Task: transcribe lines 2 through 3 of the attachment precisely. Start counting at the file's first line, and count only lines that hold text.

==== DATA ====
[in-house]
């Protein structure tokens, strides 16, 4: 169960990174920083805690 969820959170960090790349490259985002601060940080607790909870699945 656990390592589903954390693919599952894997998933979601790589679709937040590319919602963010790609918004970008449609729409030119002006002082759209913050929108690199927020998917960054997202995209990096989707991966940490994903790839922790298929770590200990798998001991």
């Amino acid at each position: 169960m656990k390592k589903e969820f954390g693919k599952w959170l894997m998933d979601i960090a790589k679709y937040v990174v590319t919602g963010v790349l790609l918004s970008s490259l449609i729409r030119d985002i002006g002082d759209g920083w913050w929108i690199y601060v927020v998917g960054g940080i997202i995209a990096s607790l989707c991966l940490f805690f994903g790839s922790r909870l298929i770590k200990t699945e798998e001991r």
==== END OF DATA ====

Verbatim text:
């Protein structure tokens, strides 16, 4: 169960990174920083805690 969820959170960090790349490259985002601060940080607790909870699945 656990390592589903954390693919599952894997998933979601790589679709937040590319919602963010790609918004970008449609729409030119002006002082759209913050929108690199927020998917960054997202995209990096989707991966940490994903790839922790298929770590200990798998001991």
């Amino acid at each position: 169960m656990k390592k589903e969820f954390g693919k599952w959170l894997m998933d979601i960090a790589k679709y937040v990174v590319t919602g963010v790349l790609l918004s970008s490259l449609i729409r030119d985002i002006g002082d759209g920083w913050w929108i690199y601060v927020v998917g960054g940080i997202i995209a990096s607790l989707c991966l940490f805690f994903g790839s922790r909870l298929i770590k200990t699945e798998e001991r």